Like travelers everywhere, we had an urgent choice to make – should we evacuate and go home? Or hunker down where we were, but for who knows how long? The decision was made easier by Armenia’s near-total shutdown of air travel, and our own barely-functioning government’s less-than-generous repatriation offer. One single flight was belatedly organized promising to dump us at a hub in the Middle East for the unsubsidized sum of more than $1000/person. From there, we’d be responsible for getting the rest of the way ourselves.
We had already booked places in Armenia through the beginning of June, and anyway, where would we go home to? We had nowhere to call our own in America. Not to mention we had zero faith in the administration back there. In retrospect, an understatement to say the least.
So we decided to stay. At least from our vantage point, with stories streaming out about toilet paper shortages and sanitizer droughts, Armenia felt like an island of relative calm. Maybe we could ride things out here until the world goes back to normal. Surely by summer, right?
In the meantime, our bustling town felt emptied. We took ourselves to St. Hirpsime Church on abandoned sidewalks. The grounds were open but deserted; the church itself closed. We also visited St. Gayane, just south of the Holy See. A priest noticed our non-Armenian-ness and gave us a quick tour. A church built to honor the martyred St. Gayane has stood there for over a thousand years. In fact, her bones are still entombed under the altar. The priest offered us a blessing for health and for many children. We shall see.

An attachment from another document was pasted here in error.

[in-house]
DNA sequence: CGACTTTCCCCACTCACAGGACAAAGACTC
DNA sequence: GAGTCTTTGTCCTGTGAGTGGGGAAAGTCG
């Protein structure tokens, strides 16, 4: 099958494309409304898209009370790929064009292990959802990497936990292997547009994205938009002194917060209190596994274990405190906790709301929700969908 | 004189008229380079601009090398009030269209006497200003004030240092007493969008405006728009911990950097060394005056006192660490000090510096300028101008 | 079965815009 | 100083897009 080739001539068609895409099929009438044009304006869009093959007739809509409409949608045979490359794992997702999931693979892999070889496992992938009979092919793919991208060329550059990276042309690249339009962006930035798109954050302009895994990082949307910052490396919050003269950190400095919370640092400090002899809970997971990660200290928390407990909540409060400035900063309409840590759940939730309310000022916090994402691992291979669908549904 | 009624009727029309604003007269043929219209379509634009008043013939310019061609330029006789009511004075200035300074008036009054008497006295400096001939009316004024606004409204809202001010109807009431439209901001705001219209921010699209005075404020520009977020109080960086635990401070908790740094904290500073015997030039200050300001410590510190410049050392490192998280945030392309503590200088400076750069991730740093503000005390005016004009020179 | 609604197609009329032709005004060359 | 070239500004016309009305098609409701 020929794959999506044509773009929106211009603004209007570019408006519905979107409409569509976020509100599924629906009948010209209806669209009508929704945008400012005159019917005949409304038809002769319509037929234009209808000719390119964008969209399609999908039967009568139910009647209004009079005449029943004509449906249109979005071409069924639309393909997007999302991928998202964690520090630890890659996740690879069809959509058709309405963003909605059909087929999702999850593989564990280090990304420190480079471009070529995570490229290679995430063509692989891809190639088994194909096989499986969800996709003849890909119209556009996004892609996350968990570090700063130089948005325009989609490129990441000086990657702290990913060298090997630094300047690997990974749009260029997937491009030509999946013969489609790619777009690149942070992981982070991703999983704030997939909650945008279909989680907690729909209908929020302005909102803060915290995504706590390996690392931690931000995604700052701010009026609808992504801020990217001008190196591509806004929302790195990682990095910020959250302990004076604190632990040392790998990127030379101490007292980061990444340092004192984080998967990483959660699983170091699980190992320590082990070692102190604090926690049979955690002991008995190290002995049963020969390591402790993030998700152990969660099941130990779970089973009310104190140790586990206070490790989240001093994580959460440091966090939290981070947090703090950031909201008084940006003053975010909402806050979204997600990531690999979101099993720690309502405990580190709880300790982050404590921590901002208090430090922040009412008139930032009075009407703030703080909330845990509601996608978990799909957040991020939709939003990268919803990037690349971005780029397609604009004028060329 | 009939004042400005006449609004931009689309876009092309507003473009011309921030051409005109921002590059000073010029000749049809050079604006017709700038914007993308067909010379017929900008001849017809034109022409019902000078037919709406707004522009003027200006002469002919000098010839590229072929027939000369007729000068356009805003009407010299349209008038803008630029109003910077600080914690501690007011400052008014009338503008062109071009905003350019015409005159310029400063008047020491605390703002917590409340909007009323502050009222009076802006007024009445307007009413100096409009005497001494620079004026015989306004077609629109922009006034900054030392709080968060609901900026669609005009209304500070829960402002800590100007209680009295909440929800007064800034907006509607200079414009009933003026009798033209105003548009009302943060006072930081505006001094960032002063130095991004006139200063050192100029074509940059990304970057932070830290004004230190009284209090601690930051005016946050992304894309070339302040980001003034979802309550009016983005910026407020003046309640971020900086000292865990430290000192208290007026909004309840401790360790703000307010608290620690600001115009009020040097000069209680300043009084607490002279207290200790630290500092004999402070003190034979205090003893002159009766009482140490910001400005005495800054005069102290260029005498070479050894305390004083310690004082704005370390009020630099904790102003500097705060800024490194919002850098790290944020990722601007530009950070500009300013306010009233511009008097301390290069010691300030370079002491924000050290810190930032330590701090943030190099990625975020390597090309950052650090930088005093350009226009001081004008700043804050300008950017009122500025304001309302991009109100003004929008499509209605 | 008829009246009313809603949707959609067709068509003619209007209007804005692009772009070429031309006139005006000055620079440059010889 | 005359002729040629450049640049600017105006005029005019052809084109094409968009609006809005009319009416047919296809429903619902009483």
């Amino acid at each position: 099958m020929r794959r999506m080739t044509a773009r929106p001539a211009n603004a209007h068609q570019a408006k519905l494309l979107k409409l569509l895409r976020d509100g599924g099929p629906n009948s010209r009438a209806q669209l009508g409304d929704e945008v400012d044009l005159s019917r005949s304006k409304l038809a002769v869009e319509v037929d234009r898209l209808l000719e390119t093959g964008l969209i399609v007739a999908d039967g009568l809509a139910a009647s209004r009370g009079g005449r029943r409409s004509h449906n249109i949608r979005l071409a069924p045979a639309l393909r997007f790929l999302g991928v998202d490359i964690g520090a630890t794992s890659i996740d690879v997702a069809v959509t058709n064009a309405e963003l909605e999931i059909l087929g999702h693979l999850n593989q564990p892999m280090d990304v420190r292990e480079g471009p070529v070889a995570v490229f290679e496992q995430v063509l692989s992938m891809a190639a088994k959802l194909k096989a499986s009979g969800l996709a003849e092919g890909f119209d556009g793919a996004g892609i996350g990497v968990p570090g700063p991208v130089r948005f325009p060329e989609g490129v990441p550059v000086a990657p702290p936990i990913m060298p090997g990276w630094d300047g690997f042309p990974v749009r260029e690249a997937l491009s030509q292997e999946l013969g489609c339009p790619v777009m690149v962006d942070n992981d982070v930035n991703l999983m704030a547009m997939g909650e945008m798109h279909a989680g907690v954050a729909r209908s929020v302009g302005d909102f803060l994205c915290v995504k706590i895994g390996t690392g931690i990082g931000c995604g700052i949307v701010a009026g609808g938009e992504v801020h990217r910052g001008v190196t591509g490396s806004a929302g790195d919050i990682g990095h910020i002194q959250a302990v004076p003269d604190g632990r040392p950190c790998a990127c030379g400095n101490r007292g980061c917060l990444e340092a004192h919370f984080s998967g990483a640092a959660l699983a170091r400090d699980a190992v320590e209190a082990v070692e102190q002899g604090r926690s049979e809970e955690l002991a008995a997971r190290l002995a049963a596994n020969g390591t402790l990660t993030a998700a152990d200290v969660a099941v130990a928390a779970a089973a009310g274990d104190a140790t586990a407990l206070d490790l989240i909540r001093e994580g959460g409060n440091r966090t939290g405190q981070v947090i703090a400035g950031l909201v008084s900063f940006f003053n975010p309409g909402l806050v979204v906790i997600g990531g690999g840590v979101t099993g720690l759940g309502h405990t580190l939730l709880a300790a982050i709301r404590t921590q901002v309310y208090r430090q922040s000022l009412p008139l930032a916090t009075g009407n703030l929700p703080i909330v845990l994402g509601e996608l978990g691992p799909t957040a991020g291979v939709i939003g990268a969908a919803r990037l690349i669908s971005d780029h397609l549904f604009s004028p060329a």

With our time up in Etchmiadzin, it was time to return to a very different Yerevan. We wrote up a (now-mandatory) travel pass and took a taxi rather than a marshrutka back. We would come to regret leaving that lovely little house with a yard. It was all tiny apartments and tightly-controlled trips outdoors for a long time to come.
Continue with Yerevan 2020 – Part Two↗.